• How to Install Opera Browser on Debian 11 Bullseye - LinuxCapable

    Opera is a freeware, cross-platform web browser developed by Opera Software and operates as a Chromium-based browser. Opera offers a clean, modern web browser that is an alternative to the other major players in the Browser race. Its famous Opera Turbo mode and its renowned battery-saving mode are the best amongst all known web browsers by quite a margin, with a built-in VPN and much more. In the following tutorial, you will learn how to install Opera Browser stable, beta, or development (nightly) on Debian 11 Bullseye, including installing, updating, and removing the browser using the command line terminal.

  • How to Install Nginx Mainline on Debian 11 Bullseye - LinuxCapable

    For those using Debian 11 Bullseye, you might have noticed that installing Nginx directly from its repository does not install the latest stable or mainline version. This is a common trend in most distributions that focus on the stability of packages and provide only urgent bug or security updates until the subsequent major distribution. For most, using the default Nginx that comes bundled with the repository will be preferred, but often many require and want the latest version of stable or mainline for updated features. The following tutorial will cover installing the last stable or mainline versions of Nginx on Debian 11 Bullseye desktop or server utilizing the APT package manager with the PPA model Ondřej Surý or by importing the official Nginx.org APT repository and installing the latest version directly from Nginx.

EasyOS 4.2.3 Released

  • EasyOS Dunfell-series 4.2.3

    EasyOS was created in 2017, derived from Quirky Linux, which in turn was derived from Puppy Linux in 2013. Easy is built in woofQ, which takes as input binary packages from any distribution, and uses them on top of the unique EasyOS infrastructure. Throughout 2020, the official release for x86_64 PCs was the Buster-series, built with Debian 10.x Buster DEBs. EasyOS has also been built with packages compiled from source, using a fork of OpenEmbedded (OE). Currently, the Dunfell release of OE has been used, to compile two sets of binary packages, for x86_64 and aarch64. The latter have been used to build EasyOS for the Raspberry Pi4, and first official release, 2.6.1, was in January 2021. The page that you are reading now has the release notes for EasyOS Dunfell-series on x86_64 PCs, also debuting in 2021. Ongoing development is now focused on the x86_64 Dunfell-series. The last version in the x86_64 Buster-series is 2.6.2, on June 29, 2021, and that is likely to be the end of that series. Releases for the Pi4 Dunfell-series are still planned but very intermittent. The version number is for EasyOS itself, independent of the target hardware; that is, the infrastructure, support-glue, system scripts and system management and configuration applications. The latest version is becoming mature, though Easy is an experimental distribution and some parts are under development and are still considered as beta-quality. However, you will find this distro to be a very pleasant surprise, or so we hope.

  • EasyOS Dunfell-series version 4.2.3 released

    If you have already installed version 4.1 or later, you can click the "update" icon on the desktop to download a small "difference file" -- updating 4.2.2 to 4.2.3, the difference-file is 57MB.

  • OE and woofQ projects and kernel source for Easy 4.2.3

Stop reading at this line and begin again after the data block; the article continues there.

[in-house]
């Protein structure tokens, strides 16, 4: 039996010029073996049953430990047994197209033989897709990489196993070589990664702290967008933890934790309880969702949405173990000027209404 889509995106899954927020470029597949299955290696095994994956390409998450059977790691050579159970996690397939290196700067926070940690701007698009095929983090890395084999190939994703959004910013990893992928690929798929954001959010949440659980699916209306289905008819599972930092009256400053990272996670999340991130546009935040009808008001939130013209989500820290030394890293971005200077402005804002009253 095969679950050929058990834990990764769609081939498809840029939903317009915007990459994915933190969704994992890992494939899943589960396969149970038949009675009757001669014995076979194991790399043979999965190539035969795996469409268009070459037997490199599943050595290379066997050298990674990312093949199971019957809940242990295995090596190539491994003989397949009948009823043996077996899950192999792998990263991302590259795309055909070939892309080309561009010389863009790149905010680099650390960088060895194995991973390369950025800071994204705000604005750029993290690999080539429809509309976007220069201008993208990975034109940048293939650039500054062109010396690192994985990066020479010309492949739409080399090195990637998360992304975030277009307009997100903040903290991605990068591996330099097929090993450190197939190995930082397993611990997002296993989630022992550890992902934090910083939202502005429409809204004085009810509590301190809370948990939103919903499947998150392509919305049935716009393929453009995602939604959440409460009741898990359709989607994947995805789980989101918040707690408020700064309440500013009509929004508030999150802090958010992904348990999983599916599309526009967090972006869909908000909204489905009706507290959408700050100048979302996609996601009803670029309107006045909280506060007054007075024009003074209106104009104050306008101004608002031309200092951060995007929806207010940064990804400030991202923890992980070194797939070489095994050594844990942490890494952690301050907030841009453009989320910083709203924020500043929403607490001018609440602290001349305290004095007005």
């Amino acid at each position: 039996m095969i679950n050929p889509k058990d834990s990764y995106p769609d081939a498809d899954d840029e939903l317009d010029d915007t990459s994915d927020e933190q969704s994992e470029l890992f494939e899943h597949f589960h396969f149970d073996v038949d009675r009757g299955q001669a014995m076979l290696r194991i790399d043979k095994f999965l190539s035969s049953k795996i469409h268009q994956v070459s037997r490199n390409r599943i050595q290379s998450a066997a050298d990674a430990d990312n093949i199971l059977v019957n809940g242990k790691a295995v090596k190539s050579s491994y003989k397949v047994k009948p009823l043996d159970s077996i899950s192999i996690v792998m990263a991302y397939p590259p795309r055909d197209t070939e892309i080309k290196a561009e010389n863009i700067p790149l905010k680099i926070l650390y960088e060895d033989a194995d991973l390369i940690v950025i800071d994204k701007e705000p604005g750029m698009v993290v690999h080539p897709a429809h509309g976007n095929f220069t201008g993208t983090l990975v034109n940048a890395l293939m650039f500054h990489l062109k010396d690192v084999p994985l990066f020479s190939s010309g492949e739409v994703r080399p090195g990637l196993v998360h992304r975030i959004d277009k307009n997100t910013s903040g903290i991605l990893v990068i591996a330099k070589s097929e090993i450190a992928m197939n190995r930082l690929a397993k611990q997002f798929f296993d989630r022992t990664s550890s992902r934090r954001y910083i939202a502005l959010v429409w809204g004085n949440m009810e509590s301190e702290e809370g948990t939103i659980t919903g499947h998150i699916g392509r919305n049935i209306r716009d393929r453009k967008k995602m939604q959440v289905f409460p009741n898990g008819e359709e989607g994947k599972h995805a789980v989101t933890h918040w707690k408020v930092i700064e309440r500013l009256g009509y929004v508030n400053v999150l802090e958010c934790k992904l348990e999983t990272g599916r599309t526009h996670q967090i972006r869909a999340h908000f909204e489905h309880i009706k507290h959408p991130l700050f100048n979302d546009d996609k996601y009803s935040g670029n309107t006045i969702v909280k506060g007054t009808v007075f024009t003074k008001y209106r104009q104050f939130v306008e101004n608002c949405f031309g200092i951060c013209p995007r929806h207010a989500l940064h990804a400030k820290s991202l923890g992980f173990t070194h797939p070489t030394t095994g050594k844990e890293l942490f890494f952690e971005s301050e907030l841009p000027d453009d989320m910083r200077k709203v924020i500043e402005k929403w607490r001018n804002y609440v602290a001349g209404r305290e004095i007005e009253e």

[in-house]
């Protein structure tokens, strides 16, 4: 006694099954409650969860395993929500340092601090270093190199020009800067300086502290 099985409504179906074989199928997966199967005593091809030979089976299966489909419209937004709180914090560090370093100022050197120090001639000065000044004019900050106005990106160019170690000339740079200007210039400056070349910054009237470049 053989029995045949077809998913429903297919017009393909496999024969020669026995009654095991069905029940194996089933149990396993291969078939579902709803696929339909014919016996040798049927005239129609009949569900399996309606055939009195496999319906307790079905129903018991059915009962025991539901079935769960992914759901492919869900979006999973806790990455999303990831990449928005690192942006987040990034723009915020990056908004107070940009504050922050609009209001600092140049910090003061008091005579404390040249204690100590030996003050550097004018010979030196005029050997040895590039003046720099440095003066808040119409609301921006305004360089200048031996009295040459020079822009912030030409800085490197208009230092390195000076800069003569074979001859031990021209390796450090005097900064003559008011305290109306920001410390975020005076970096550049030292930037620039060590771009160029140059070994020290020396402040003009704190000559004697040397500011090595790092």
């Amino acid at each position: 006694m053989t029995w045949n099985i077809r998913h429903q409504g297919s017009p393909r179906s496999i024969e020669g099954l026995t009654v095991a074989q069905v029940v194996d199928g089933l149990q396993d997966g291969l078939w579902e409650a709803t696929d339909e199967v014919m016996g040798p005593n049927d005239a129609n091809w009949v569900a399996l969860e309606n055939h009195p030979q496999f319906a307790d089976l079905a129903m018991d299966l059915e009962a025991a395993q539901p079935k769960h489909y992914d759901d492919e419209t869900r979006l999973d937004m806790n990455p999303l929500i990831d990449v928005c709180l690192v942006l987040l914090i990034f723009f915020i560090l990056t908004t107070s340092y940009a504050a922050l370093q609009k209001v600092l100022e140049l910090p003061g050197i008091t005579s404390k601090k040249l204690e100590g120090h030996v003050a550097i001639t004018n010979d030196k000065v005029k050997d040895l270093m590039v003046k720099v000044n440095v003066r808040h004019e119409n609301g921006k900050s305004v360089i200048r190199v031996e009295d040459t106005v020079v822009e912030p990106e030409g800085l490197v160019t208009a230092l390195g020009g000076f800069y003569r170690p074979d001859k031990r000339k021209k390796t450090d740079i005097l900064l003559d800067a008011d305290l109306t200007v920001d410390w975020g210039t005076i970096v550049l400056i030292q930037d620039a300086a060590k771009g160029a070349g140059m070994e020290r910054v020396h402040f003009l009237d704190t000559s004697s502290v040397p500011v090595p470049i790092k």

Announcement of Easy 4.2.3 is pending.

Review: The Murena One phone running /e/OS 1.0

Earlier this year the Murena team announced the release of version 1.0 their /e/OS mobile operating system. To accompany this new milestone, the project also announced two smartphones which will be sold with /e/OS pre-installed. These devices are the Murena Teracube 2e and the Murena One. These devices sell for about $330 USD and $370 USD, respectively. (These amounts were converted to USD from the Canadian prices at time of writing and may change over time.) I currently own a Samsung S9 running /e/OS. I've had it for just over two years and it's been an unusually positive experience for a mobile device. The /e/OS platform is basically Android, but with the Google components, ads, and nag screens removed. The Google cloud services - storage, contact synchronization, and file sharing - have been swapped out in favour of Murena services. These services run on a custom, open source Nextcloud platform. It's a setup which I've found useful, convenient, and unusually trouble-free so far. I asked the Murena team if I could test drive one of their new phones and they kindly sent me a Murena One. The package, a small black box, arrived containing the Murena One and some useful accessories. Along with the phone is a USB charge cable, a power adaptor which appears to work with both North American and (I believe) European outlets. There is a quick-start guide which explains how to insert a SIM card into the phone, go through the configuration screens and, optionally connect to the Murena cloud service. There is a small widget for opening the SIM bay, a couple of screen cleaning wipes, and a protective case for the phone. The phone, I was happy to note, had a full battery when it arrived. Read more

Black Box is a GTK4 Terminal App With Unique Look

Tired of the standard GNOME Terminal but cool on its successor Console? You’ll definitely want to check in with Black Box. Black Box is a new GTK4 terminal emulator built in Vala and GTK4. The debutant release on Flathub has all of the core features you’d expect, plus a large dose of ones you might not. Yes, this app has a few innovative UI approaches that make it stand out from the (many) terminal apps already available for Linux desktops. I do think of Black Box as the “eye candy terminal”. It may sound like contradiction given that CLIs are usually focused on raw function (and it may sound like a negative, but it’s not; things are allowed to look nice). Thing is, Black Box isn’t afraid to be ‘beautiful’, as its immersive ‘headerbar-less’ mode proves. When enabled this gives every inch of the console’s canvas over to whatever command is running. Read more